SGA takes the law into its own hands

At the Jan. 31 Student Government Association (SGA)-sponsored law seminar, students got a chance to ask professionals in the law field any law-related questions they had. Assistant Attorney General John Bender and business and healthcare attorney at law Michael Schaff fielded questions regarding such topics as leasing a house off campus and applying to law school.

Bender was quick to distance himself from any liability issues stemming from his appearance, leading off his opening statement with, “I just need to warn you, nothing I say should be attributed to the attorney general’s office.”

“Anything I say should be attributed to him,” Schaff said, pointing to Bender.

The overall tone of the meeting was very informal, with Schaff constantly poking fun at the audience in an effort to keep everyone in the room on their feet. “I’ve learned that no matter what it is you do, if you make it fun then it gets easier to do,” Schaff said.

Bender attended Seton Hall Law School at night while working full time during the day. He called the process an “intense experience.” He clerked for a judge for one year after passing the bar.

Schaff acquired a JD/MBA (joint degree in law and business) from Drew University and currently works in a law firm based out of Woodbridge.

The Q-and-A session opened with an inquiry about housing.

“Can you get out of a lease that’s been signed already?” one student asked. “We’re looking for houses since some of us are getting kicked off campus next year.”

Schaff said they should look into the lease before it’s been signed, but landlords really want to lock tenants into a contract for the year. According to Schaff, tenants might have to give something up to get the freedom of being able to get out of a signed lease.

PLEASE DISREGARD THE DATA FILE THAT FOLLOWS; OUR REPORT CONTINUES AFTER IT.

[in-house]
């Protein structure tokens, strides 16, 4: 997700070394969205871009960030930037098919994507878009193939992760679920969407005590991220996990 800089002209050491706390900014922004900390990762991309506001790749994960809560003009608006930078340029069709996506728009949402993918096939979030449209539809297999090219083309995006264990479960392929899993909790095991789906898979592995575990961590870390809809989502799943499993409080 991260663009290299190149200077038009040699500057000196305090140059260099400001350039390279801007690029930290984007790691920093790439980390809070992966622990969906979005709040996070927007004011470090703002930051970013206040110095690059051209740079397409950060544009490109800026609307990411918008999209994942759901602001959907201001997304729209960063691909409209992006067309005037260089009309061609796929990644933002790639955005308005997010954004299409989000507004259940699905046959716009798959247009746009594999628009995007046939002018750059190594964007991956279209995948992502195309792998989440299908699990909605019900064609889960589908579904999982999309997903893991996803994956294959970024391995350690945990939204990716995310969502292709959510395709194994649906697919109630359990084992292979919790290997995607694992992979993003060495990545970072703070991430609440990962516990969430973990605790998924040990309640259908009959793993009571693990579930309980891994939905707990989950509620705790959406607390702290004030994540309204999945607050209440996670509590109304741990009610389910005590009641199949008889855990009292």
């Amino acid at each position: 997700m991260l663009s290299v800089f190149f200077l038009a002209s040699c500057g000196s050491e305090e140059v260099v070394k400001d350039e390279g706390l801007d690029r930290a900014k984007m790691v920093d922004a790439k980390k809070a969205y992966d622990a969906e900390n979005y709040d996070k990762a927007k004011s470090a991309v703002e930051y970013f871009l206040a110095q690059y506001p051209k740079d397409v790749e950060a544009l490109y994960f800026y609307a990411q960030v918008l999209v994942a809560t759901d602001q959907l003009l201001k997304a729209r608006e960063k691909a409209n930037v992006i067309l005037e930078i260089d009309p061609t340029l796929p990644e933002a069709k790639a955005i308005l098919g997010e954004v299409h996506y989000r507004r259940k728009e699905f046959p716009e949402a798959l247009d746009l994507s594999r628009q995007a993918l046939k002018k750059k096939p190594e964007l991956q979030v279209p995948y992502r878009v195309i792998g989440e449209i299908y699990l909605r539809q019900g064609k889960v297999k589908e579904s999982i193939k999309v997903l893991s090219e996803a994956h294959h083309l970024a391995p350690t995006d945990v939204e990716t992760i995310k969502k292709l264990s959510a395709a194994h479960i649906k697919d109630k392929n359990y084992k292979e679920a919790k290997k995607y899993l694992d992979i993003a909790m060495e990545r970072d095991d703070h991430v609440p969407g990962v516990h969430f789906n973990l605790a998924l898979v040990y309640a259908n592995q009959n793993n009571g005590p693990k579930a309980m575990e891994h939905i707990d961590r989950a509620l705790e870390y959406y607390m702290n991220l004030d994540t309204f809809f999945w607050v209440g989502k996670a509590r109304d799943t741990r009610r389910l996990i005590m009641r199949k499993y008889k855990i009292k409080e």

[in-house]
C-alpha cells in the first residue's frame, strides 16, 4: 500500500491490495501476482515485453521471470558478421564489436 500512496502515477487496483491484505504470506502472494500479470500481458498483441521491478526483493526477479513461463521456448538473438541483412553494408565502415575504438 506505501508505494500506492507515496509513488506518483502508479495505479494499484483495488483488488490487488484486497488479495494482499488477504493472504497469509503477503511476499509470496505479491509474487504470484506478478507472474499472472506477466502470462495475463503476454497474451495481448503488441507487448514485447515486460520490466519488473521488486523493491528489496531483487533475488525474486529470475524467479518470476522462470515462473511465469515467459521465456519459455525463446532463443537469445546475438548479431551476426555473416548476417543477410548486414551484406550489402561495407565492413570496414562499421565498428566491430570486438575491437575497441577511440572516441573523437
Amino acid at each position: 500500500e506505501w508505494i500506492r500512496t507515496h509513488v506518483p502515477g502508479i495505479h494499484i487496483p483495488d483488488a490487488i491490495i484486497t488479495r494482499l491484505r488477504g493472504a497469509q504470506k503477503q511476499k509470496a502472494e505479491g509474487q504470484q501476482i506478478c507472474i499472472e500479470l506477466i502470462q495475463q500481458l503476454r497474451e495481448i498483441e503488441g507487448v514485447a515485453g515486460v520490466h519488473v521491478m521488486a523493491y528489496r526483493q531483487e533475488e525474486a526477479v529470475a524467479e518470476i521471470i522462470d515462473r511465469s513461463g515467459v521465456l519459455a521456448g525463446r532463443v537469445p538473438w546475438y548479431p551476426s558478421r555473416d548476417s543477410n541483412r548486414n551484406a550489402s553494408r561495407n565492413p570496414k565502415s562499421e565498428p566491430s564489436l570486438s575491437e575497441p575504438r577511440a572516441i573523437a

Someone else asked if their landlord could walk into a house unannounced, since the landlord owns it. Schaff said there should be a “quiet enjoyment” clause which gives tenants the ability to enjoy their house without the landlord walking in without knocking.

A girl who is matriculating next year said at 22 she would be kicked off her parent’s health insurance, and asked if there was anything she could do to stay on her parents’ insurance plan. Schaff said since she is already accepted into graduate school, then she is still considered a full-time student and depending on the exact terms of her parents’ plan, she could be covered until she finishes graduate school.

“Under what circumstances can a police officer search your car?” another student asked.

Bender said previously, an officer needed signed written consent from the driver to search a car. But due to new policies and regulations, all that is required is either a warrant or probable cause at the scene.

“Going into your trunk requires a little more, and searching under the spare tire in the bottom of your trunk requires a lot more,” Bender said.

One student asked if citizens were required to let a police officer in if he asks, “May I come in?”

“Look, just say no,” Schaff said. “And make sure someone else hears you.”

According to Schaff, a car or house is private property and no one is allowed in without permission.

“But be polite,” he warned. “You can’t physically stop an officer from entering your house, especially if he has probable cause to enter your residence. You might be liable for battery.”

“Am I responsible for my friend Joe Schmo if he’s at my house drunk and is harassing people?” another student asked.

Schaff answered yes, because the student might be held accountable for host liability, wherein the student could be sued if something happened on his property.

Not all questions pertained to legal issues. One student interested in law as a profession asked, “Did you find that after you took courses in law school, it was easy to find jobs under your section of law?”

“I wasn’t looking for any particular type of law, but I know that I did like public law,” Bender said.

“Unless you do real well in school, it’ll be hard to find a job. Like college, you don’t graduate knowing much in your field, you only come away with maturity . If you specialize your schooling (like I did) you can help make yourself better and stand out,” Schaff said.

The overall message Bender and Schaff conveyed was that they enjoy their jobs as civil lawyers. Bender and Schaff cited that respectively, among their most memorable experiences as lawyers the standouts were contributing services to families of Sept. 11 victims and helping guide and mentor prospective lawyers. “It feels good to give back to the people,” Schaff said.